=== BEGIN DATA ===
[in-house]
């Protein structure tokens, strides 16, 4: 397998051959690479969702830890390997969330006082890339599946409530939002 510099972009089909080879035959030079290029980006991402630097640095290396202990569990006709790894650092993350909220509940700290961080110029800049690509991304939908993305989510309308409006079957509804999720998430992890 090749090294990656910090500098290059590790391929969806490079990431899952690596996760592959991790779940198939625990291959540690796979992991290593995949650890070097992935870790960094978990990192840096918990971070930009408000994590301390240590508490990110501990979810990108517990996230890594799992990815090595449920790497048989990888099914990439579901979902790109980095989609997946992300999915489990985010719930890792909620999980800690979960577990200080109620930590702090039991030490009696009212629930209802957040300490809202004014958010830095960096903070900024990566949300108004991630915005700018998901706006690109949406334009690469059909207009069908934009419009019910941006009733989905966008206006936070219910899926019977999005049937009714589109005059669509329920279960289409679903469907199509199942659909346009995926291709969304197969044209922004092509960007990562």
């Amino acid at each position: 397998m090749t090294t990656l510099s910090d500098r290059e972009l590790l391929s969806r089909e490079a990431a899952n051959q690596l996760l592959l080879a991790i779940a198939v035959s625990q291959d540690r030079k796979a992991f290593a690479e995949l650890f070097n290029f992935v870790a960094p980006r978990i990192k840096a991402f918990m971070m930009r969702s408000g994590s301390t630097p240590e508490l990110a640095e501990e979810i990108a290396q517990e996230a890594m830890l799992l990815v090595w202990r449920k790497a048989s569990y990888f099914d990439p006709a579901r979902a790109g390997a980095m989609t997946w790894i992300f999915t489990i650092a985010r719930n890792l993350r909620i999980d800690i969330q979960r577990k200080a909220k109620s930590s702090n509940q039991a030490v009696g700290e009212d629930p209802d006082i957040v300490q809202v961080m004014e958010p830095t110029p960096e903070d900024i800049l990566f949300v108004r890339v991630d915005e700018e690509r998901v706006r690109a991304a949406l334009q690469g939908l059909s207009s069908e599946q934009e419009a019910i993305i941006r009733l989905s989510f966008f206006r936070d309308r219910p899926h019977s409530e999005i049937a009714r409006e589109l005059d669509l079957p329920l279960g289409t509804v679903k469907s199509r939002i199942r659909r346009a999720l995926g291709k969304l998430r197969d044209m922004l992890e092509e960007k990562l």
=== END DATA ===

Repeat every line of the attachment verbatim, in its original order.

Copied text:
[in-house]
């Protein structure tokens, strides 16, 4: 397998051959690479969702830890390997969330006082890339599946409530939002 510099972009089909080879035959030079290029980006991402630097640095290396202990569990006709790894650092993350909220509940700290961080110029800049690509991304939908993305989510309308409006079957509804999720998430992890 090749090294990656910090500098290059590790391929969806490079990431899952690596996760592959991790779940198939625990291959540690796979992991290593995949650890070097992935870790960094978990990192840096918990971070930009408000994590301390240590508490990110501990979810990108517990996230890594799992990815090595449920790497048989990888099914990439579901979902790109980095989609997946992300999915489990985010719930890792909620999980800690979960577990200080109620930590702090039991030490009696009212629930209802957040300490809202004014958010830095960096903070900024990566949300108004991630915005700018998901706006690109949406334009690469059909207009069908934009419009019910941006009733989905966008206006936070219910899926019977999005049937009714589109005059669509329920279960289409679903469907199509199942659909346009995926291709969304197969044209922004092509960007990562």
């Amino acid at each position: 397998m090749t090294t990656l510099s910090d500098r290059e972009l590790l391929s969806r089909e490079a990431a899952n051959q690596l996760l592959l080879a991790i779940a198939v035959s625990q291959d540690r030079k796979a992991f290593a690479e995949l650890f070097n290029f992935v870790a960094p980006r978990i990192k840096a991402f918990m971070m930009r969702s408000g994590s301390t630097p240590e508490l990110a640095e501990e979810i990108a290396q517990e996230a890594m830890l799992l990815v090595w202990r449920k790497a048989s569990y990888f099914d990439p006709a579901r979902a790109g390997a980095m989609t997946w790894i992300f999915t489990i650092a985010r719930n890792l993350r909620i999980d800690i969330q979960r577990k200080a909220k109620s930590s702090n509940q039991a030490v009696g700290e009212d629930p209802d006082i957040v300490q809202v961080m004014e958010p830095t110029p960096e903070d900024i800049l990566f949300v108004r890339v991630d915005e700018e690509r998901v706006r690109a991304a949406l334009q690469g939908l059909s207009s069908e599946q934009e419009a019910i993305i941006r009733l989905s989510f966008f206006r936070d309308r219910p899926h019977s409530e999005i049937a009714r409006e589109l005059d669509l079957p329920l279960g289409t509804v679903k469907s199509r939002i199942r659909r346009a999720l995926g291709k969304l998430r197969d044209m922004l992890e092509e960007k990562l």